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Stress-Free, Succulent Turkey

Being Canadian, we have already enjoyed our Thanksgiving turkey, and it was delicious.

I used to dread cooking turkey, hoping desperately that it would be neither undercooked nor dry and overcooked.  With this recipe it’s so stress-free to make tender and delicious turkey!

Here’s what I do (and what some of my friends are now doing as well):

1. The night before, or early in the morning, preheat the oven to 400F.  Then put the turkey into the roaster and pop it into the oven. If it’s huge, as in more than 15-20 lbs, or partially frozen, be sure to put it in the night before.

2. Heat it at 400F for 30-40 minutes. (If you have a tiny turkey, leave it at 400F only about 25 minutes.)

3. Turn the oven down to 200F and cook the turkey all day (and night if you put it in in the evening) at that temperature.  It will cook slowly and stay tender and delicious for hours at 200F.

4. Enjoy.


  • Our turkeys are usually around 15 lbs and mostly thawed when I put them into the oven, and we cook them for 10-24 hours, depending on circumstances.  At such low temperatures they never get tough.
  • The initial cooking time at 400F kills bacteria on the surface.
  • I always cook the stuffing separately.
  • Unless you are certain that your oven thermostat is correct, use a meat thermometer.  Since the oven temperature in this method is barely above the official ‘done temperature’ you must be sure that you do reach the correct temperature.

This is based on a method found in Let’s Cook it Right by Adele Davis. (That old cookbook is one of my treasures.)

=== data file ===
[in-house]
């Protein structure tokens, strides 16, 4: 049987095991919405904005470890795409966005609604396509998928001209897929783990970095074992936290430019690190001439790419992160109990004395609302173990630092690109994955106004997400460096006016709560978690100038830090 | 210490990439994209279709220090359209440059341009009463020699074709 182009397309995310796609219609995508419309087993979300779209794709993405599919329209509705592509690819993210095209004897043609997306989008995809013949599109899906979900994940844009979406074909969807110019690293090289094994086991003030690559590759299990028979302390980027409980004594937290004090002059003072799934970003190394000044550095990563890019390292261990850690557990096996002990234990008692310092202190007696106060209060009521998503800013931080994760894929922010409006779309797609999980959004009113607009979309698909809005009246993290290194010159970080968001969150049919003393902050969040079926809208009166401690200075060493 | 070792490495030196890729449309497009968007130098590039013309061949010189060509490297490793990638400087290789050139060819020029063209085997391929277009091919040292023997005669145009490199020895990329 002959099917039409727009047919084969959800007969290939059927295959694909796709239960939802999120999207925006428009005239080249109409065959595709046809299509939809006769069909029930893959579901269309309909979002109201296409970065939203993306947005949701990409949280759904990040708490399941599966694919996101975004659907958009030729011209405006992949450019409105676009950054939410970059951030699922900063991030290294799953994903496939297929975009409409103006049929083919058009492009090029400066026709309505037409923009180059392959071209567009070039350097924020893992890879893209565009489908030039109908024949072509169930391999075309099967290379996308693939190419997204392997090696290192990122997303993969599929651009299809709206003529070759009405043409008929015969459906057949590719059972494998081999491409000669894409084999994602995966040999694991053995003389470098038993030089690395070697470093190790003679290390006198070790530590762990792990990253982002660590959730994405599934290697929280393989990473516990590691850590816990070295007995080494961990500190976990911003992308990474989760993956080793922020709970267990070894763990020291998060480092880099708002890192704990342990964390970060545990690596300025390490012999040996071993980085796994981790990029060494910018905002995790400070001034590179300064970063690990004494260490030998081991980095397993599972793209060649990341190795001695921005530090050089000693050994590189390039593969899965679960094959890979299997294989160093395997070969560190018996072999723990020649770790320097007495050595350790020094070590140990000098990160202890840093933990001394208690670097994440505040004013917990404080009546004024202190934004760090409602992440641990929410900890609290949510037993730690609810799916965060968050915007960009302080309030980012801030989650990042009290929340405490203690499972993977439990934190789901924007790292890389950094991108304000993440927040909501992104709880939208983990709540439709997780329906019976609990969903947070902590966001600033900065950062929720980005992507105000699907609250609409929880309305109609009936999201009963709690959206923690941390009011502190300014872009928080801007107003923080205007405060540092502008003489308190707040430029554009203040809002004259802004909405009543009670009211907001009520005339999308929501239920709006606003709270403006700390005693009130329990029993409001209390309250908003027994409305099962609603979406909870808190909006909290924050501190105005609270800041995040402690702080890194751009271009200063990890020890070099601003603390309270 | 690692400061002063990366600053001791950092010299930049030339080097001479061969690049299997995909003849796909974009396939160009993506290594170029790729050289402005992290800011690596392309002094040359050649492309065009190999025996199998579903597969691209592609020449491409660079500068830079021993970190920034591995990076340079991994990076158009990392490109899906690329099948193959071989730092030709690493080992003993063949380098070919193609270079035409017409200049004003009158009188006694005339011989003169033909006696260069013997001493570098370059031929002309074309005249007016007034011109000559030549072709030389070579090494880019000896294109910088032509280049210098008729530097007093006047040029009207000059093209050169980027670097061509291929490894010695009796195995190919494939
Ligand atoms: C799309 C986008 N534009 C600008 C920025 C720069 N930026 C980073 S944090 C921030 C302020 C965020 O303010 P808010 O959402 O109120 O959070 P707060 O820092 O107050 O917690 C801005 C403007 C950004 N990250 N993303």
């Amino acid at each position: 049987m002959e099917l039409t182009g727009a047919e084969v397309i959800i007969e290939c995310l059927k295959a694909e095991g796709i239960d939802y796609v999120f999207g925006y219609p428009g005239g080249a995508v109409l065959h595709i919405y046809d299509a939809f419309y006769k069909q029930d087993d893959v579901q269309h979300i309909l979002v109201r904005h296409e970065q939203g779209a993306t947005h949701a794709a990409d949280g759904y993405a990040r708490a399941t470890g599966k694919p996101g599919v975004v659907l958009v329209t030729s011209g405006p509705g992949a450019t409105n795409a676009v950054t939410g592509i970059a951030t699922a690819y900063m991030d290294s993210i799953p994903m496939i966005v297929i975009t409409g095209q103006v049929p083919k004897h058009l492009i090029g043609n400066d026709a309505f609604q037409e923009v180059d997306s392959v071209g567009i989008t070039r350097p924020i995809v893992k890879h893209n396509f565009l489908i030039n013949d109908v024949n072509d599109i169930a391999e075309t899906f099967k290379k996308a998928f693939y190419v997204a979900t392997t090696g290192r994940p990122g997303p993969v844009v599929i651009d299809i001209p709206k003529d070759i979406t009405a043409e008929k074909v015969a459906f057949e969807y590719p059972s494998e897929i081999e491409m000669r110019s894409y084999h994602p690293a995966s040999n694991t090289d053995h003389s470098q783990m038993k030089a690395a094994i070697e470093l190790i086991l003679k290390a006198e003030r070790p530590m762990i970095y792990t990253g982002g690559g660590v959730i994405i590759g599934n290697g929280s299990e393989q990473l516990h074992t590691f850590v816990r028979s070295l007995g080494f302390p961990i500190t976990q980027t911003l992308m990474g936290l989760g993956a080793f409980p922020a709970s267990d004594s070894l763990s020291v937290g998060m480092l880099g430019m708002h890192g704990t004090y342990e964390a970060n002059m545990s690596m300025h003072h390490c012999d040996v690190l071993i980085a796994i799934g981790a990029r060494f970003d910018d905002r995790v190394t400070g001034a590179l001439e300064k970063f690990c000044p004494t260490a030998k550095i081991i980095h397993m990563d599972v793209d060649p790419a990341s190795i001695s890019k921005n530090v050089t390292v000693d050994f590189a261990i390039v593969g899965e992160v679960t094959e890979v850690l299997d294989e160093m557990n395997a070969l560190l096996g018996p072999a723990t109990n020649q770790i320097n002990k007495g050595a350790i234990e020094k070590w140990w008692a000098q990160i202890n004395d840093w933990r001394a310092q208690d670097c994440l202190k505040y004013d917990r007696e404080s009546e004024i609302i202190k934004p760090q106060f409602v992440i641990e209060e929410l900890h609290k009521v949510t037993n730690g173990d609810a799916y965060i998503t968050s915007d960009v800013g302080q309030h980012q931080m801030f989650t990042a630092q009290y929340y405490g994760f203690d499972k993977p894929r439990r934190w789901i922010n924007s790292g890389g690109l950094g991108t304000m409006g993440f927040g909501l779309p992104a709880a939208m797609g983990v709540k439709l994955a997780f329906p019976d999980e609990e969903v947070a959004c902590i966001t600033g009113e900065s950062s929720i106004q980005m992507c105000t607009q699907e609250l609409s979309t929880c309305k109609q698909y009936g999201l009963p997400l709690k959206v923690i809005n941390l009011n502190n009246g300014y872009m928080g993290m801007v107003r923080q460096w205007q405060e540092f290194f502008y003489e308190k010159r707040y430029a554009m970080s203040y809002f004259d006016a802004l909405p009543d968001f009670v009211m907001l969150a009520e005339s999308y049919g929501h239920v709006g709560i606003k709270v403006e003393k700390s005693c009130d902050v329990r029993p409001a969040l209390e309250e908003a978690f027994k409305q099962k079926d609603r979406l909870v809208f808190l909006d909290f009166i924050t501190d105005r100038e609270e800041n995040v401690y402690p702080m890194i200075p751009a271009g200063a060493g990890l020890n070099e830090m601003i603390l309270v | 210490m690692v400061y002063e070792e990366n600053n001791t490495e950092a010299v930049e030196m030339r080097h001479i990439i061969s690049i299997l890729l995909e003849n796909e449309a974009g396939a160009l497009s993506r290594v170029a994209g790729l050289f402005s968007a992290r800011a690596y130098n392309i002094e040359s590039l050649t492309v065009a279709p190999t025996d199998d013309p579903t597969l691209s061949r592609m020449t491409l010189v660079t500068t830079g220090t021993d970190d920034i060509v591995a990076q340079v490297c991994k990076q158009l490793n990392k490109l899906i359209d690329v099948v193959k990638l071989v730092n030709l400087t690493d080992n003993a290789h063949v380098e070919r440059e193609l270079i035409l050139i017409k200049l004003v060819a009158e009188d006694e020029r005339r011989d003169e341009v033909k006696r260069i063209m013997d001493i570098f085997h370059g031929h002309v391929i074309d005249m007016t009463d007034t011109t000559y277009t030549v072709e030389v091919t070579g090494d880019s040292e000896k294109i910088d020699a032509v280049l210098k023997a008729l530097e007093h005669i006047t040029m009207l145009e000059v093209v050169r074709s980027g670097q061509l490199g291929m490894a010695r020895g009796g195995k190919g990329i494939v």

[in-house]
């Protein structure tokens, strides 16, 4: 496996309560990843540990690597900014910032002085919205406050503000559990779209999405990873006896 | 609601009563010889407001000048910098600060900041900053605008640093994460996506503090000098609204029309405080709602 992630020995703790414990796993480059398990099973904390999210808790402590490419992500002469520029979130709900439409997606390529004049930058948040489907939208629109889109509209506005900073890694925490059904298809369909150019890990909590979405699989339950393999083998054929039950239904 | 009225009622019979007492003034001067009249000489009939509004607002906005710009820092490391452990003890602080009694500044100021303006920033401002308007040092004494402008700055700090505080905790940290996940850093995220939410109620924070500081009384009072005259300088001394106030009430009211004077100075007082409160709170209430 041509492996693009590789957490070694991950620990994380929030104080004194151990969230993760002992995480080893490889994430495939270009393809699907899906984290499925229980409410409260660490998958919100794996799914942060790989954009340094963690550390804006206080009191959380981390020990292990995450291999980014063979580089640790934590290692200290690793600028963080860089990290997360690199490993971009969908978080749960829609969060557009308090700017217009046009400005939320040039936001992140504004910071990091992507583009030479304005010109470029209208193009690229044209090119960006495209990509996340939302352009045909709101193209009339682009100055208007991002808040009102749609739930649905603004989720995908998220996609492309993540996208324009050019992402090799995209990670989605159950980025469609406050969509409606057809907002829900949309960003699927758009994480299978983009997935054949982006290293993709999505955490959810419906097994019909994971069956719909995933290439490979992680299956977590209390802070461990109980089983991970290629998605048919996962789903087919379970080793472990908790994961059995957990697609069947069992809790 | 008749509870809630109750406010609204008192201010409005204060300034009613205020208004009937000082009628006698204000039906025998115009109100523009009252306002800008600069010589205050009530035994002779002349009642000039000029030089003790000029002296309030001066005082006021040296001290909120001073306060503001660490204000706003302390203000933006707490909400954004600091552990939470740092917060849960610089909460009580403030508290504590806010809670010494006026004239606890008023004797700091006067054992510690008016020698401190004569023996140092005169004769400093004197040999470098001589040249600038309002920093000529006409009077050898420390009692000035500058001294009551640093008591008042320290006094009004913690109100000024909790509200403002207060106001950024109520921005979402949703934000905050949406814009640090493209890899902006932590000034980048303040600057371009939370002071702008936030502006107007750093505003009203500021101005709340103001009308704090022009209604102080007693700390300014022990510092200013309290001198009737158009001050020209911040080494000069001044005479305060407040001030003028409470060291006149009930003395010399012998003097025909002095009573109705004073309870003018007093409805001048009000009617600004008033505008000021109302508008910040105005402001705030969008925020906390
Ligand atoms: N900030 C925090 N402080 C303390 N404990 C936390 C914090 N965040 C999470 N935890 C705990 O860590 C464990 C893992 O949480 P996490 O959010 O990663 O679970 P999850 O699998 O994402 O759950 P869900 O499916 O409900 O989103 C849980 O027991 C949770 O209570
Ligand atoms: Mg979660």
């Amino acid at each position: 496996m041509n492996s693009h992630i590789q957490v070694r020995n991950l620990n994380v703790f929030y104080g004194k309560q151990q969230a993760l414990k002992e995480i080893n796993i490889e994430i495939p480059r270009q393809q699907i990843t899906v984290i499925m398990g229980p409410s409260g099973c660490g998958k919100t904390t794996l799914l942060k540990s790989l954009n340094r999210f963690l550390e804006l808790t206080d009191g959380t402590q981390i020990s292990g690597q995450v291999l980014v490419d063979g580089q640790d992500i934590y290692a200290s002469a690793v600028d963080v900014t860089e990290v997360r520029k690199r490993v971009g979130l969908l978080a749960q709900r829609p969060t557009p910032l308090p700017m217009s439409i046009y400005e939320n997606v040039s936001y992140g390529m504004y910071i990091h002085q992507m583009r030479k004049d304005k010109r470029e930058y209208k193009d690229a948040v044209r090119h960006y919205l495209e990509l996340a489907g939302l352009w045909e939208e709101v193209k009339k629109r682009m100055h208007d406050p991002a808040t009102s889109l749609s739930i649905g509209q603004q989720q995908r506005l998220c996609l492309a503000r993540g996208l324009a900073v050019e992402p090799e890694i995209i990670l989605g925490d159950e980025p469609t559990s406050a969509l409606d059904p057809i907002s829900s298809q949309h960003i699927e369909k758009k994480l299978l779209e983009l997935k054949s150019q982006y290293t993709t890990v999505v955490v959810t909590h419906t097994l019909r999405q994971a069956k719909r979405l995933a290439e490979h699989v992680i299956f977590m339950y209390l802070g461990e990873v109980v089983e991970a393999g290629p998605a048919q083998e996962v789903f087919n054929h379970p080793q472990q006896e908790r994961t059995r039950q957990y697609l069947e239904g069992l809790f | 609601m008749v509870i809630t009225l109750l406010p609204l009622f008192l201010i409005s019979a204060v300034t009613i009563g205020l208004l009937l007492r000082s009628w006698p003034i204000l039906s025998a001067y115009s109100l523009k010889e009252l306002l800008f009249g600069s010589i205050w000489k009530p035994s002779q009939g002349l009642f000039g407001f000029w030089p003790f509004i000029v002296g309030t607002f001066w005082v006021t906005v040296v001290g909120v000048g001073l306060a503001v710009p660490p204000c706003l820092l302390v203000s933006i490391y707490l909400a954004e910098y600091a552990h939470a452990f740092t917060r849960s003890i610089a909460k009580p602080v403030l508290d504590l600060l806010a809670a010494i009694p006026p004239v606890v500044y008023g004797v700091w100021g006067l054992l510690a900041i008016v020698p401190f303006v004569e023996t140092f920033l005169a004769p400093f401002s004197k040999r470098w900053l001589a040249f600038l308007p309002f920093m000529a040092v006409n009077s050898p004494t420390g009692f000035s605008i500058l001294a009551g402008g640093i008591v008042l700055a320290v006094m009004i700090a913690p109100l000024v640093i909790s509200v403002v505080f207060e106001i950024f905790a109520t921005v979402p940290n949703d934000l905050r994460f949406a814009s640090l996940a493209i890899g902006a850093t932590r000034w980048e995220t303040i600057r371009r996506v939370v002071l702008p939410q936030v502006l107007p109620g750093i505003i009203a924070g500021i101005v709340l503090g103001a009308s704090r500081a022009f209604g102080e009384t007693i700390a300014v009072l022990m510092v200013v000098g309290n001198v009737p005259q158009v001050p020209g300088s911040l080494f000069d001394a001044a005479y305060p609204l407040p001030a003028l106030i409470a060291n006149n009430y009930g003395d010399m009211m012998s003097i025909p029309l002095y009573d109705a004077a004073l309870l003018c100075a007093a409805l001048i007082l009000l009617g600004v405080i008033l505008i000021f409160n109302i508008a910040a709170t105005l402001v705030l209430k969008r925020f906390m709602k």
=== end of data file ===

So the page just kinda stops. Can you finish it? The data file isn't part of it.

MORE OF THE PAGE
For more great ideas, see Works For Me Wednesday , Raising Homemakers, No Ordinary Blog Hop, Encourage One Another Wednesday, Healthy 2Day Wednesdays, Women Living Well Wednesdays, Simple Lives Thursday, Thrifty Thursday, and Frugal Friday.


  1. Jenn4him says:

    My mom is roasting our “official” turkey, but I bought one for us to roast next week just to have, so I will give this a try. I forgot to tell you that I have been running an extra spin cycle on the clothes, when I remember, that is! Seems to help. Thanks!

  2. Heidi says:

    We used a cooking bag for the first time this year. We were so pleased with the shortened amount of time it took (3-4 hours for our 22lbs turkey), as well as how juicy and tender it was. No basting, no muss, no fuss! Thanks for linking up with us at NOBH!

  3. Annie Kate,
    We just returned from our Thanksgiving with family and friends, and I admit I have been off the blog for a while and not visited many of my blogging friends. You are one of those that I just LOVE to read ~ I am always blessed or learn something which enriches me. It is evident that you love WELL! Thank you for sharing all you do. BTW, this is a great post!
    I would like to ask you to allow me to share your link for this turkey-roasting method to my blog (of course, with a link back to you) about December 10! I will be adding some of my own pics and try to find a photo of Adele Davis’ book 🙂 Let me know what you think…Blessings to you and your household, friend!

    1. Annie Kate says:

      That’s fine, Jacqueline! Thank you so much for your encouraging words. If you need a picture of the book, I can send you one, although my book is a bit beat-up. 🙂

      Annie Kate

  4. Annie Kate, I am getting to work on this , and i would be delighted to use the picture of your book if I can make it fit 🙂 Do you think one could do 3 chickens in one roaster and do the same thing, just less time? this is one of the best practical things for holidays I’ve seen!

    1. Annie Kate says:

      Three chickens should work, but you’d use the same amount of time. The beauty of cooking at such a low temperature is that cooking times can stretch by hours and the meat just gets more and more tender.

  5. desiree says:

    Hi just wondering since it isnt stated.. How much water do you put in your roasting pan.

    1. Annie Kate says:

      Sometimes I put in a quarter cup, but usually I add nothing. Either way, I end up with a pan full of scrumptious juices. If you do not cover the pan, you might need to add some water, but I’ve never tried that for poulry, only for roasts and hams that don’t have any pieces sticking out like the poultry does.

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